One of the first uses of facial recognition was as a military technology in Iraq and Afghanistan. Earlier this year, it was part of a controversial trial by London’s Metropolitan Police. How is this technology evolving to become a major part of everyday life?
We’re already seeing it. Many phones and applications offer the choice of having facial recognition as an alternative to a password, which provides a convenient and easy way to verify that it’s really you.
Of course, with that convenience comes a price and a worry about how it exactly works, who else has access to it and what it can be used for. It has the highest level of CCTV cameras per capita in any Western country. Those visiting the UK from more privacy-conscious countries like Germany are often shocked that people don’t seem to worry about it.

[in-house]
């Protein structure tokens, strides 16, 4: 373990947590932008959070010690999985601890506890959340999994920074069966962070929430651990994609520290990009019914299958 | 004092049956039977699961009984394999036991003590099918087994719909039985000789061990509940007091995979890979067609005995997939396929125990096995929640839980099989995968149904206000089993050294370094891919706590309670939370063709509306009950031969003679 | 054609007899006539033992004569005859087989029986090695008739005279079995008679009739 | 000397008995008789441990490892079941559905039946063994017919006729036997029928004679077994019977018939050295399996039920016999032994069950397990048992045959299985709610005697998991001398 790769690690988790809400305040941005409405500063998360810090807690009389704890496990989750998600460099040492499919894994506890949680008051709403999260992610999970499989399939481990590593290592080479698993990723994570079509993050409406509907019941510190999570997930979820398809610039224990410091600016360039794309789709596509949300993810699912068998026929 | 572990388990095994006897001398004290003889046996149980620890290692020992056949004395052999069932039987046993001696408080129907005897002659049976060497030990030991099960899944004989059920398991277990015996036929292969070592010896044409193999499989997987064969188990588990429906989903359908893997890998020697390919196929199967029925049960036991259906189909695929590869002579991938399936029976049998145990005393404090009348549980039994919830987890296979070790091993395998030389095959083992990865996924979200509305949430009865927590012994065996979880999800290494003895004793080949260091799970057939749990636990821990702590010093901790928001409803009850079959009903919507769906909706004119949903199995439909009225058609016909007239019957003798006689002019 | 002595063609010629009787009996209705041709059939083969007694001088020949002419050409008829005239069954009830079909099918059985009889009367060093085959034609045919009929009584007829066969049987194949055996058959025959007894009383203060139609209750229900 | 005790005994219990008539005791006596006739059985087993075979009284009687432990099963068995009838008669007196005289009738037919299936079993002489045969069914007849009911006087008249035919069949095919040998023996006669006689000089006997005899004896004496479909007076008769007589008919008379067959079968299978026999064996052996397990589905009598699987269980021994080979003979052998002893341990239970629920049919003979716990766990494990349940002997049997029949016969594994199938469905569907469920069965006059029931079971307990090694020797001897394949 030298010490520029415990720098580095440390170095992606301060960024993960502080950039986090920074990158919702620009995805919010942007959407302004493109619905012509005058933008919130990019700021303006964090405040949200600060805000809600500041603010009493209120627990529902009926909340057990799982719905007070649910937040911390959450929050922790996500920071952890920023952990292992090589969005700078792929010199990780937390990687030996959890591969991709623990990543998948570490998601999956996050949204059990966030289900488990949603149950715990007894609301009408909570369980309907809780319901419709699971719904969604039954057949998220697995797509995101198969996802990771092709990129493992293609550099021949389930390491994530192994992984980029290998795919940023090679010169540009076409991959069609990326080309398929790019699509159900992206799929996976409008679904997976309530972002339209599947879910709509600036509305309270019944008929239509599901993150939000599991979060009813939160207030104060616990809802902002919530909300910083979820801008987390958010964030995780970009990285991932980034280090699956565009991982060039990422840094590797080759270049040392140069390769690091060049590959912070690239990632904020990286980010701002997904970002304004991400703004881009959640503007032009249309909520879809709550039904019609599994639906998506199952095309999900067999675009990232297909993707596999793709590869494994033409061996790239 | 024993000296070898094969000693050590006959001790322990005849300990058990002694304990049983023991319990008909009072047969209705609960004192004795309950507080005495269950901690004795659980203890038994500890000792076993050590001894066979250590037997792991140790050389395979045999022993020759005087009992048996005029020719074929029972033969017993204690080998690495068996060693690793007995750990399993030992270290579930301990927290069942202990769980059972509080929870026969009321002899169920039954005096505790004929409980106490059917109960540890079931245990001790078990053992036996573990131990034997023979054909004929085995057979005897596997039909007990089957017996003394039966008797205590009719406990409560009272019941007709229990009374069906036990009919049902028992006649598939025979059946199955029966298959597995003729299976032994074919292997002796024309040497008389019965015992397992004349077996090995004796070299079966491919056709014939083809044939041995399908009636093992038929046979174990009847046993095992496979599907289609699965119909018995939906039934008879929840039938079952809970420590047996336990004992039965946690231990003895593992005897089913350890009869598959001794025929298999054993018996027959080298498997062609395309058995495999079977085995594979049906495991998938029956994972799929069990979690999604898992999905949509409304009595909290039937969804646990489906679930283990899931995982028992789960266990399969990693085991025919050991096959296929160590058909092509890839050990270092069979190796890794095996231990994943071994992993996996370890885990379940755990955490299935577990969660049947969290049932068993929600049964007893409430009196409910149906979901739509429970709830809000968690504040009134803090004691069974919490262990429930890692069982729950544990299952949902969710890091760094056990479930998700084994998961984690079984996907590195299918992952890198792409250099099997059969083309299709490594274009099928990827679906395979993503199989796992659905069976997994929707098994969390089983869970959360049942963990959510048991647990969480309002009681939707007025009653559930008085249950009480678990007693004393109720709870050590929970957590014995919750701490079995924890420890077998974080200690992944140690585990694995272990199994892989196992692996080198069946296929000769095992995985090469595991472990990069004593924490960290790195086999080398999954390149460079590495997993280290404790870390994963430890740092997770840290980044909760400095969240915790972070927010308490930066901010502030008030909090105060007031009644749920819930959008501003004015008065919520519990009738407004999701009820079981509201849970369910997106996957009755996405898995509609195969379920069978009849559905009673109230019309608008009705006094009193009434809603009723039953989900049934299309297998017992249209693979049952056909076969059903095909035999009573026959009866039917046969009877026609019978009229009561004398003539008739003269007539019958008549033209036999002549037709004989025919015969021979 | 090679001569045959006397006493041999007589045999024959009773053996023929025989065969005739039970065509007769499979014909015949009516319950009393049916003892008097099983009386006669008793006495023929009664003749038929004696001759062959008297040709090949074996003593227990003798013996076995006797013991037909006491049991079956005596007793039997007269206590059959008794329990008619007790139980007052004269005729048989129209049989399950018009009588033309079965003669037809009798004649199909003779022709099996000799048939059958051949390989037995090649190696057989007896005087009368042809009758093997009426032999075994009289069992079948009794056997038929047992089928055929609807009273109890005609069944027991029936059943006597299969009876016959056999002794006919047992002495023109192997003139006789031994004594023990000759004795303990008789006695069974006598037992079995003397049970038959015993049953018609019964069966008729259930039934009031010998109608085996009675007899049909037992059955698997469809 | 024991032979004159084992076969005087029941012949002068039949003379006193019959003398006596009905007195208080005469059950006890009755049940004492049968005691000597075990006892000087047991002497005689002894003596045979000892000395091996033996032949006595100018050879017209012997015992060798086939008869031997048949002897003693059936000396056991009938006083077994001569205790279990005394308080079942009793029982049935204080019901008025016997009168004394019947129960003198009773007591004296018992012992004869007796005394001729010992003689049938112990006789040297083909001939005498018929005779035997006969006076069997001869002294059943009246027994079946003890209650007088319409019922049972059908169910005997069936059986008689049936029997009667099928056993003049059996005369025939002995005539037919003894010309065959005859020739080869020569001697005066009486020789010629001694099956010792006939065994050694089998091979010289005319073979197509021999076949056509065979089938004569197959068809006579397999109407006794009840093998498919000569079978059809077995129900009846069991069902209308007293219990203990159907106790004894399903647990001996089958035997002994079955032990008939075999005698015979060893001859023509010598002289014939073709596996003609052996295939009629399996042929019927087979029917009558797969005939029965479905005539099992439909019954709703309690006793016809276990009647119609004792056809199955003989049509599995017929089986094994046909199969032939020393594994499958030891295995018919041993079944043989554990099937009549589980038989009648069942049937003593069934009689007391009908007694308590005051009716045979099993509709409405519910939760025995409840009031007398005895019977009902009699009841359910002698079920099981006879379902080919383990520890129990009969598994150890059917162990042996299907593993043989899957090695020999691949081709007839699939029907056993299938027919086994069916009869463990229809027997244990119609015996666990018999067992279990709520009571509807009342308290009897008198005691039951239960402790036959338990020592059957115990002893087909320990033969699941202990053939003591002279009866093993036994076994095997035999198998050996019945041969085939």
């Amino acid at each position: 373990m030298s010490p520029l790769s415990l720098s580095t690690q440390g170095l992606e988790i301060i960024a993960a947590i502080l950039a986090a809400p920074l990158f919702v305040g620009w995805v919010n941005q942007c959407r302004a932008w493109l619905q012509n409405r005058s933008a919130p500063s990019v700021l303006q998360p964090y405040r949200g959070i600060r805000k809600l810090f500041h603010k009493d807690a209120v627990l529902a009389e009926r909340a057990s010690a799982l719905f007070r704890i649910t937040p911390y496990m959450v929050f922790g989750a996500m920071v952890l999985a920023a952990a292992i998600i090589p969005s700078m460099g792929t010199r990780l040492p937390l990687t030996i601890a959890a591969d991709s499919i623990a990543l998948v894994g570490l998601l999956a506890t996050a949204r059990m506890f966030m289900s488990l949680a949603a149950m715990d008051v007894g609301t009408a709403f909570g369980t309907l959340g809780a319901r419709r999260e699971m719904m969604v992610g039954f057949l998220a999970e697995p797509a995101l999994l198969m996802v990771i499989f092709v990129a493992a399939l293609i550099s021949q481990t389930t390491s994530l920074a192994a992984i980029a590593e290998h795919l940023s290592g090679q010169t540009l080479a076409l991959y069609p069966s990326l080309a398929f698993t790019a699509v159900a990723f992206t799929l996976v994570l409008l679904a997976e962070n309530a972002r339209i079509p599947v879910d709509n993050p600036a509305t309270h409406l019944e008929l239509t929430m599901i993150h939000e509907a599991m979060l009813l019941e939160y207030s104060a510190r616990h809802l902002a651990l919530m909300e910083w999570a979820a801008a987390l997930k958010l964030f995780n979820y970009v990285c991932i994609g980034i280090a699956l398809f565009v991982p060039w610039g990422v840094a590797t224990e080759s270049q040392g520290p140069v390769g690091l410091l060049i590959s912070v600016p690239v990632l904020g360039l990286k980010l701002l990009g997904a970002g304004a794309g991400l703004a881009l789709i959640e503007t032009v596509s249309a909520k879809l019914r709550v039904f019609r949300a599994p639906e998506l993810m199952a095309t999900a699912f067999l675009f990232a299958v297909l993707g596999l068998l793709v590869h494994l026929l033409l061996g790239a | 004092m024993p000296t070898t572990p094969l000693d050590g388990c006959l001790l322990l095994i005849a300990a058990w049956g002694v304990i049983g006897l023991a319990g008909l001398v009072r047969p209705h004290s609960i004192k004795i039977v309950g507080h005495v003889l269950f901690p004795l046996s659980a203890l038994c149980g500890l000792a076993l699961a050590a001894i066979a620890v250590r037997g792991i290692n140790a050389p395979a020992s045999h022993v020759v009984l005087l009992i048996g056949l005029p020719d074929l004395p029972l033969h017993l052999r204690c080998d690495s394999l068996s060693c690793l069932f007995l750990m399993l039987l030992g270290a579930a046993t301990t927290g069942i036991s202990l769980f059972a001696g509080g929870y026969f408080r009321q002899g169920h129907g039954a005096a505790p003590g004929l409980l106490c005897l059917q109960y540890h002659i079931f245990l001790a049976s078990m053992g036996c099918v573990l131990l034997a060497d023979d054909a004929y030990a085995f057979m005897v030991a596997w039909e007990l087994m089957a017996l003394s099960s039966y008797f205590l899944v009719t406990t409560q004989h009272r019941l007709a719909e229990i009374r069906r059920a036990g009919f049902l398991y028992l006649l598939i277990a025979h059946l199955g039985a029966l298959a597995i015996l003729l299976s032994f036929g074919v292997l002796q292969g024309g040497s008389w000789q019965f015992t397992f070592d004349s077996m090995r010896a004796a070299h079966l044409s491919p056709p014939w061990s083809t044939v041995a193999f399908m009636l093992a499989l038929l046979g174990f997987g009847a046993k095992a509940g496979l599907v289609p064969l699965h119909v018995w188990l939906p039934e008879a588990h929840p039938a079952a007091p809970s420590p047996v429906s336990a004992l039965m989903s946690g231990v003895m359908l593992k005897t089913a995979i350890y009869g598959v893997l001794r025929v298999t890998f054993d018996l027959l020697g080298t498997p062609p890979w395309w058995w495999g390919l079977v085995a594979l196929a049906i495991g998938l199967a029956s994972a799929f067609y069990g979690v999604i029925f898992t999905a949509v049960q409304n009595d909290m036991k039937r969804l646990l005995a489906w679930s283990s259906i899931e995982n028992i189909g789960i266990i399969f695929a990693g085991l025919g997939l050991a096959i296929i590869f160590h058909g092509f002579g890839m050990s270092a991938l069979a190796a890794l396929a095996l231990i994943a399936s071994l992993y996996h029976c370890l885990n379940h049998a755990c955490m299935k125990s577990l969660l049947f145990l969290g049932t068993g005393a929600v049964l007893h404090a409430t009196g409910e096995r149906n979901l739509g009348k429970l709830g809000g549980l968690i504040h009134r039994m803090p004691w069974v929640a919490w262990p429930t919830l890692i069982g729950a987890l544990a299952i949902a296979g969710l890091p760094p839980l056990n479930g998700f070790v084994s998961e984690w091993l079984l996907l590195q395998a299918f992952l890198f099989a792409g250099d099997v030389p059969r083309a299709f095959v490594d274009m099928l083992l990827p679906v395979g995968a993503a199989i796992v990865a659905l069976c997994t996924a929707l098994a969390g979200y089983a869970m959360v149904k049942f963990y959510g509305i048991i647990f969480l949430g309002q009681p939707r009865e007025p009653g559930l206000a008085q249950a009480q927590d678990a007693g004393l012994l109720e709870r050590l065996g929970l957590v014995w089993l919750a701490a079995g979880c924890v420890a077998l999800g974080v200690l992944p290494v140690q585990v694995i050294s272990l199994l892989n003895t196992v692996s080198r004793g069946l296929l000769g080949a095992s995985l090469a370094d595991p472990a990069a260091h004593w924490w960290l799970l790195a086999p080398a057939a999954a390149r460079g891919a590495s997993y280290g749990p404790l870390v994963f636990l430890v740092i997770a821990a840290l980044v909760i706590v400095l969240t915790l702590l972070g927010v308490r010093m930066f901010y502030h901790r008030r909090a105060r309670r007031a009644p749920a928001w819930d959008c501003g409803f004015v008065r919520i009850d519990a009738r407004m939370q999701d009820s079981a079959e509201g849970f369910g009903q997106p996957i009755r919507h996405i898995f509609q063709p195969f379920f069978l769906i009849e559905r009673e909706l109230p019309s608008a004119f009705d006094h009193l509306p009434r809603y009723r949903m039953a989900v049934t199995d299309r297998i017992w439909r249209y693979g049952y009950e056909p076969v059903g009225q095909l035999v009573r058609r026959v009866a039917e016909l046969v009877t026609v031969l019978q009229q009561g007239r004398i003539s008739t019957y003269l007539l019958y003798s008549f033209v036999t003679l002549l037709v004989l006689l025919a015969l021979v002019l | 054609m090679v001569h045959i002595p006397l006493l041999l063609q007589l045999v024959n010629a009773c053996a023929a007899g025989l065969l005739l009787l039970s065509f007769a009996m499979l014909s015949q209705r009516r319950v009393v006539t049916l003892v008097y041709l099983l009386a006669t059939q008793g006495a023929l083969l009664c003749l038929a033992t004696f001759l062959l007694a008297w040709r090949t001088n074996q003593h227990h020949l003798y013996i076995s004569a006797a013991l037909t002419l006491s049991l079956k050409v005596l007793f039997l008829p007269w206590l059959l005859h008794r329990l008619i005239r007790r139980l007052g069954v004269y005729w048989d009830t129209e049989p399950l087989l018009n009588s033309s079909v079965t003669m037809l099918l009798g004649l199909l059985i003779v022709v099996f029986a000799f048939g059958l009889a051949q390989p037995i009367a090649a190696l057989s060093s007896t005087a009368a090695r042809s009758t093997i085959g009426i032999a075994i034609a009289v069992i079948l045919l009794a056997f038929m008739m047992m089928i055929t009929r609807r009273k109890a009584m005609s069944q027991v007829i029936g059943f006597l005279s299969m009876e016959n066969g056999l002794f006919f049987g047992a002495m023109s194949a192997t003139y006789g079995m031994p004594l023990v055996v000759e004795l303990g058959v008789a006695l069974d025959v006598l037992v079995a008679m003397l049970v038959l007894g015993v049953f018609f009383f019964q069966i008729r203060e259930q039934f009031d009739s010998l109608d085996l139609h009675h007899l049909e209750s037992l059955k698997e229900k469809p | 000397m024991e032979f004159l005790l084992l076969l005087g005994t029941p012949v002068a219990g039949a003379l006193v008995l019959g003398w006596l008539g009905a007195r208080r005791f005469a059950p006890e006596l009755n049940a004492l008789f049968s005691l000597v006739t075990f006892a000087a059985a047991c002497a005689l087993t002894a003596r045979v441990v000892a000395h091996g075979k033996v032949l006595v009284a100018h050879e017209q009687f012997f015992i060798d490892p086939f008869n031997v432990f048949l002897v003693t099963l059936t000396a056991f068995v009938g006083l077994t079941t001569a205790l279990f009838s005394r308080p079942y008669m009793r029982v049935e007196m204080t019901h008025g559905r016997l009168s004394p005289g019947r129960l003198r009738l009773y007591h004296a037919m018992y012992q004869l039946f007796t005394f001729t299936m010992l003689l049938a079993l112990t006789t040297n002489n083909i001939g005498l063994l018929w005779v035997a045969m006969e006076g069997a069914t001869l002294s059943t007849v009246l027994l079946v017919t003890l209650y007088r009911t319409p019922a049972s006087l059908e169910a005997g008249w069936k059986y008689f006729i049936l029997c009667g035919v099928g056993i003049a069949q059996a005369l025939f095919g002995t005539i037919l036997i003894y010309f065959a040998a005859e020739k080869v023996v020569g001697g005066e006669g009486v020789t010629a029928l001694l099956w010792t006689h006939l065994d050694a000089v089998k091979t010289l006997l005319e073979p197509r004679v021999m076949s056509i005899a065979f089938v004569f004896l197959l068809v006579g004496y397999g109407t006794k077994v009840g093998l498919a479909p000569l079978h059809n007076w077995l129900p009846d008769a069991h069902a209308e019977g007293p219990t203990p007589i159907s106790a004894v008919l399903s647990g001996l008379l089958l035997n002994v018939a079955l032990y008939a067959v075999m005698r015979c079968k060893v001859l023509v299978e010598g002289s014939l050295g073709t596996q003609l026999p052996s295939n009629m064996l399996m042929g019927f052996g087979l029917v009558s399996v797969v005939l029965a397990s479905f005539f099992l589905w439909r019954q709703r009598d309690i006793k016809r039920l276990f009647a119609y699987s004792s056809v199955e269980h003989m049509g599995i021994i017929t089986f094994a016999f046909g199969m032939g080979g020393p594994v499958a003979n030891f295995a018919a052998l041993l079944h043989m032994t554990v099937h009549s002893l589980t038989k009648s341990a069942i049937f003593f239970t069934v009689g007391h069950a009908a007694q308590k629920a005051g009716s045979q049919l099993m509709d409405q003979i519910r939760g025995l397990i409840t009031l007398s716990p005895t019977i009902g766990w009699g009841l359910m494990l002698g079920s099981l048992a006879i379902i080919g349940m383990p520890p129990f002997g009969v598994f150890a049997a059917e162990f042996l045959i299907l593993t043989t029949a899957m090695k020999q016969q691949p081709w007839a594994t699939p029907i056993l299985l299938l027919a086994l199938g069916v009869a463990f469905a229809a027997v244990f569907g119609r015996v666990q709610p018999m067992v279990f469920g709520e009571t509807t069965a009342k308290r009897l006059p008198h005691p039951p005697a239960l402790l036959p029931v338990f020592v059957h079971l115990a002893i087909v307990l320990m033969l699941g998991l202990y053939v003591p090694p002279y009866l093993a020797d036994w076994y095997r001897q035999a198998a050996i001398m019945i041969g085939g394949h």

A natural progression of that is those cameras become smarter and smarter and they’re able to recognize people in different places. We see in China the controversy over social credit and the fact that as facial recognition improves, and as people are followed around in different contexts, they can be pinned to different locations or activities and be judged by those activities.